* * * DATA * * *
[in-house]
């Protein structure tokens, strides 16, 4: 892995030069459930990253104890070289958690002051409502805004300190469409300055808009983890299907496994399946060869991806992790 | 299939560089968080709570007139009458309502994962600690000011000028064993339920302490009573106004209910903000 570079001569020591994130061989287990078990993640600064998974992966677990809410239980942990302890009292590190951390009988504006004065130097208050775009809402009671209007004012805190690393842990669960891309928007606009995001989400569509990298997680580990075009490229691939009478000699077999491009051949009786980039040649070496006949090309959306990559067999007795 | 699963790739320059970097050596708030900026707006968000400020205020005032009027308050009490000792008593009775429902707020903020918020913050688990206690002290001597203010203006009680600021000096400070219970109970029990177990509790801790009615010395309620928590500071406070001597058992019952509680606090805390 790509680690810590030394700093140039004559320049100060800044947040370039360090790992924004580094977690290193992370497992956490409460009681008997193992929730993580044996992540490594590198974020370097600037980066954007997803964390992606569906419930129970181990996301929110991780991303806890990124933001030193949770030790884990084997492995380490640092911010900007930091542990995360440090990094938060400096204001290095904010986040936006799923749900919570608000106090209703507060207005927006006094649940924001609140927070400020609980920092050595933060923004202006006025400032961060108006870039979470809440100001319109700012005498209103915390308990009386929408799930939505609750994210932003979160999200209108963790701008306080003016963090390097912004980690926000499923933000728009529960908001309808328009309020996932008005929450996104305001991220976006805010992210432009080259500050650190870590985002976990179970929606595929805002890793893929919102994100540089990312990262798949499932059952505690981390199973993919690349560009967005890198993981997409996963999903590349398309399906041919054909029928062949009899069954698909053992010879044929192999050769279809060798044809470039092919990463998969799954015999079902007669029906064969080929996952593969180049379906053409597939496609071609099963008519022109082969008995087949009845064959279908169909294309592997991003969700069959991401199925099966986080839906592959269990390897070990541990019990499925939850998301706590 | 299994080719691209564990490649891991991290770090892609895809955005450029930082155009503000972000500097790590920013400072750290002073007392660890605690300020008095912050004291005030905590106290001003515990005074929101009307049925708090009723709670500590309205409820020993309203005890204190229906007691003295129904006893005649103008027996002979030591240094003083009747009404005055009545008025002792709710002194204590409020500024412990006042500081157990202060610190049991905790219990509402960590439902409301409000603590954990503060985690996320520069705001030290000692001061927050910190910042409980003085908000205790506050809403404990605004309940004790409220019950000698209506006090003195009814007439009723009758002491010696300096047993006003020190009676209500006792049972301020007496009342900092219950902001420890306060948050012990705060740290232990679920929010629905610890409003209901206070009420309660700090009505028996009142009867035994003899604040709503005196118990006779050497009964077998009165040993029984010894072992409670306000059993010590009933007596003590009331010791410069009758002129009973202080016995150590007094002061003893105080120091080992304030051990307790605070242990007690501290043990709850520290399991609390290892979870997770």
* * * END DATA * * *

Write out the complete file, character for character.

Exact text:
[in-house]
């Protein structure tokens, strides 16, 4: 892995030069459930990253104890070289958690002051409502805004300190469409300055808009983890299907496994399946060869991806992790 | 299939560089968080709570007139009458309502994962600690000011000028064993339920302490009573106004209910903000 570079001569020591994130061989287990078990993640600064998974992966677990809410239980942990302890009292590190951390009988504006004065130097208050775009809402009671209007004012805190690393842990669960891309928007606009995001989400569509990298997680580990075009490229691939009478000699077999491009051949009786980039040649070496006949090309959306990559067999007795 | 699963790739320059970097050596708030900026707006968000400020205020005032009027308050009490000792008593009775429902707020903020918020913050688990206690002290001597203010203006009680600021000096400070219970109970029990177990509790801790009615010395309620928590500071406070001597058992019952509680606090805390 790509680690810590030394700093140039004559320049100060800044947040370039360090790992924004580094977690290193992370497992956490409460009681008997193992929730993580044996992540490594590198974020370097600037980066954007997803964390992606569906419930129970181990996301929110991780991303806890990124933001030193949770030790884990084997492995380490640092911010900007930091542990995360440090990094938060400096204001290095904010986040936006799923749900919570608000106090209703507060207005927006006094649940924001609140927070400020609980920092050595933060923004202006006025400032961060108006870039979470809440100001319109700012005498209103915390308990009386929408799930939505609750994210932003979160999200209108963790701008306080003016963090390097912004980690926000499923933000728009529960908001309808328009309020996932008005929450996104305001991220976006805010992210432009080259500050650190870590985002976990179970929606595929805002890793893929919102994100540089990312990262798949499932059952505690981390199973993919690349560009967005890198993981997409996963999903590349398309399906041919054909029928062949009899069954698909053992010879044929192999050769279809060798044809470039092919990463998969799954015999079902007669029906064969080929996952593969180049379906053409597939496609071609099963008519022109082969008995087949009845064959279908169909294309592997991003969700069959991401199925099966986080839906592959269990390897070990541990019990499925939850998301706590 | 299994080719691209564990490649891991991290770090892609895809955005450029930082155009503000972000500097790590920013400072750290002073007392660890605690300020008095912050004291005030905590106290001003515990005074929101009307049925708090009723709670500590309205409820020993309203005890204190229906007691003295129904006893005649103008027996002979030591240094003083009747009404005055009545008025002792709710002194204590409020500024412990006042500081157990202060610190049991905790219990509402960590439902409301409000603590954990503060985690996320520069705001030290000692001061927050910190910042409980003085908000205790506050809403404990605004309940004790409220019950000698209506006090003195009814007439009723009758002491010696300096047993006003020190009676209500006792049972301020007496009342900092219950902001420890306060948050012990705060740290232990679920929010629905610890409003209901206070009420309660700090009505028996009142009867035994003899604040709503005196118990006779050497009964077998009165040993029984010894072992409670306000059993010590009933007596003590009331010791410069009758002129009973202080016995150590007094002061003893105080120091080992304030051990307790605070242990007690501290043990709850520290399991609390290892979870997770």